15. de Beer, Hans, 2012. "Dairy products and physical stature: A systematic review and meta-analysis of controlled trials," Economics & Human Biology, Elsevier, vol. 10(3), pages 299-309.
    16. Margo, Robert A. & Steckel, Richard H., 1983. "Heights of Native-Born Whites During the Antebellum Period," The Journal of Economic History, Cambridge University Press, vol. 43(1), pages 167-174, March.
    17. Cage, R A & Foster, John, 2002. "Overcrowding and Infant Mortality: A Tale of Two Cities," Scottish Journal of Political Economy, Scottish Economic Society, vol. 49(2), pages 129-149, May.
    18. repec:pri:rpdevs:deaton_height_health_and_inequality_the_distribution_of_adult_heights_in_ is not listed on IDEAS
    19. Komlos, John, 1987. "The Height and Weight of West Point Cadets: Dietary Change in Antebellum America," The Journal of Economic History, Cambridge University Press, vol. 47(4), pages 897-927, December.
    20. repec:aph:ajpbhl:10.2105/ajph.2013.301275_0 is not listed on IDEAS
    21. Steckel, Richard H., 2009. "Heights and human welfare: Recent developments and new directions," Explorations in Economic History, Elsevier, vol. 46(1), pages 1-23, January.
    22. Baten, Jörg & Komlos, John, 1998. "Height and the Standard of Living," The Journal of Economic History, Cambridge University Press, vol. 58(3), pages 866-870, September.
    23. Clark, Gregory, 2002. "Shelter From The Storm: Housing And The Industrial Revolution, 1550–1909," The Journal of Economic History, Cambridge University Press, vol. 62(2), pages 489-511, June.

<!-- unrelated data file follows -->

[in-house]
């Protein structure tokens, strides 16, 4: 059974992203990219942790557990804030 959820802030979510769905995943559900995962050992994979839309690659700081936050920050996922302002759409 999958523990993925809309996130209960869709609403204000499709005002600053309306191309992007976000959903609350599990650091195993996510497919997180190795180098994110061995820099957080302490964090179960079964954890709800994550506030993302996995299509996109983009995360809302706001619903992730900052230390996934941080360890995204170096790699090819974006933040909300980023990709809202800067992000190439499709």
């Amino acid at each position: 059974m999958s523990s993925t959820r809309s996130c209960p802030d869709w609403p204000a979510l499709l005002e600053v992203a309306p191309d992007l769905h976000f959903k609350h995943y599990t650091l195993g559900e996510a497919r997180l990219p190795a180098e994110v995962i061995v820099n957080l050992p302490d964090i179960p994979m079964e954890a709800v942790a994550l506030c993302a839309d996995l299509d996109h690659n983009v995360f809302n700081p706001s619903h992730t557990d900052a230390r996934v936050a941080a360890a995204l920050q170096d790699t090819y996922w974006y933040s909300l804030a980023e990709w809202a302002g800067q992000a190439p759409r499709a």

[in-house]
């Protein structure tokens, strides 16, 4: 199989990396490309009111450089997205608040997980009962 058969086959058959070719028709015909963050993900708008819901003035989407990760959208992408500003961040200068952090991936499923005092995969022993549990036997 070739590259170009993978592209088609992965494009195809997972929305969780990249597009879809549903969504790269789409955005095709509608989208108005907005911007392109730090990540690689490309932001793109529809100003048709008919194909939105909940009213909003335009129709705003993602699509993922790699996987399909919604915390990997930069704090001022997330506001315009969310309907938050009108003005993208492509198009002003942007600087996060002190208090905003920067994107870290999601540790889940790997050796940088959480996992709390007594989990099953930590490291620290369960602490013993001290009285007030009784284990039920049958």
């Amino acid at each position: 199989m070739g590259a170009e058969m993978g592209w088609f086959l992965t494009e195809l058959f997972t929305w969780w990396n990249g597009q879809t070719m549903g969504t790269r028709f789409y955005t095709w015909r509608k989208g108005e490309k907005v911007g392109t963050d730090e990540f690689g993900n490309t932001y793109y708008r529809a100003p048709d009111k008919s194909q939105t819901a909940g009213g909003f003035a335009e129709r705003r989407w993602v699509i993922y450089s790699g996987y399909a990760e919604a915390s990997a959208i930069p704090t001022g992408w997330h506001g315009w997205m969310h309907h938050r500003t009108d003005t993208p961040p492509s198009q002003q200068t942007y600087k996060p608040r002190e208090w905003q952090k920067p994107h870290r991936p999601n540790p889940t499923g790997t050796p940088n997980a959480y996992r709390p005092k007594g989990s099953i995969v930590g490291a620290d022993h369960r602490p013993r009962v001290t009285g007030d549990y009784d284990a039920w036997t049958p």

24. repec:pri:cheawb:deaton_height_health_inequality_revised_ack_jan08.pdf is not listed on IDEAS
    25. Sunder, Marco, 2013. "The height gap in 19th-century America: Net-nutritional advantage of the elite increased at the onset of modern economic growth," Economics & Human Biology, Elsevier, vol. 11(3), pages 245-258.
    26. Easterlin, Richard A., 1999. "How beneficent is the market? A look at the modern history of mortality," European Review of Economic History, Cambridge University Press, vol. 3(3), pages 257-294, December.
    27. Katharina Knoll & Moritz Schularick & Thomas Steger, 2014. "No Price Like Home: Global House Prices, 1870-2012," CESifo Working Paper Series 5006, CESifo Group Munich.
    Full references (including those not matched with items on IDEAS)

    More about this item

    Keywords

    Biological standard of living; Disease environment; Economic history; Health; Housing;

    JEL classification:

    • R3 - Urban, Rural, Regional, Real Estate, and Transportation Economics - - Real Estate Markets, Spatial Production Analysis, and Firm Location

    NEP fields

    This paper has been announced in the following NEP Reports:

    Statistics

    Access and download statistics

    Corrections

    All material on this site has been provided by the respective publishers and authors. You can help correct errors and omissions. When requesting a correction, please mention this item's handle: RePEc:arz:wpaper:eres2018_33. See general information about how to correct material in RePEc.

    For technical questions regarding this item, or to correct its authors, title, abstract, bibliographic or download information, contact: (Architexturez Imprints). General contact details of provider: http://edirc.repec.org/data/eressea.html .

    If you have authored this item and are not yet registered with RePEc, we encourage you to do it here. This allows to link your profile to this item. It also allows you to accept potential citations to this item that we are uncertain about.

    If CitEc recognized a reference but did not link an item in RePEc to it, you can help with this form .

    If you know of missing items citing this one, you can help us creating those links by adding the relevant references in the same way as above, for each refering item. If you are a registered author of this item, you may also want to check the "citations" tab in your RePEc Author Service profile, as there may be some citations waiting for confirmation.

    Please note that corrections may take a couple of weeks to filter through the various RePEc services.

    IDEAS is a RePEc service hosted by the Research Division of the Federal Reserve Bank of St. Louis . RePEc uses bibliographic data supplied by the respective publishers.